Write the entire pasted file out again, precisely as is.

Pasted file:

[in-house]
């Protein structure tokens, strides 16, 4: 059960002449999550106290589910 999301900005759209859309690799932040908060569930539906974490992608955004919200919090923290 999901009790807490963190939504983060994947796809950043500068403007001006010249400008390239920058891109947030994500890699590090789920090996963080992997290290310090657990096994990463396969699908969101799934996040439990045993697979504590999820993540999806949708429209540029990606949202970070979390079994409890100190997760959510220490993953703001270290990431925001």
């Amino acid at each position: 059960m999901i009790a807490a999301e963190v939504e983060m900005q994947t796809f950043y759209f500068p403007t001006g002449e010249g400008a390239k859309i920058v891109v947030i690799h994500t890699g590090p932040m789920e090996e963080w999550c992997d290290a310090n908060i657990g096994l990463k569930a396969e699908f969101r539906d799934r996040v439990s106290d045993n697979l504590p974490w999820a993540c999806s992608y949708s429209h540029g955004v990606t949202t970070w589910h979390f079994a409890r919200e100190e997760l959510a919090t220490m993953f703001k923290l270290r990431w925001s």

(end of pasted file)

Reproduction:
[in-house]
């Protein structure tokens, strides 16, 4: 059960002449999550106290589910 999301900005759209859309690799932040908060569930539906974490992608955004919200919090923290 999901009790807490963190939504983060994947796809950043500068403007001006010249400008390239920058891109947030994500890699590090789920090996963080992997290290310090657990096994990463396969699908969101799934996040439990045993697979504590999820993540999806949708429209540029990606949202970070979390079994409890100190997760959510220490993953703001270290990431925001």
């Amino acid at each position: 059960m999901i009790a807490a999301e963190v939504e983060m900005q994947t796809f950043y759209f500068p403007t001006g002449e010249g400008a390239k859309i920058v891109v947030i690799h994500t890699g590090p932040m789920e090996e963080w999550c992997d290290a310090n908060i657990g096994l990463k569930a396969e699908f969101r539906d799934r996040v439990s106290d045993n697979l504590p974490w999820a993540c999806s992608y949708s429209h540029g955004v990606t949202t970070w589910h979390f079994a409890r919200e100190e997760l959510a919090t220490m993953f703001k923290l270290r990431w925001s």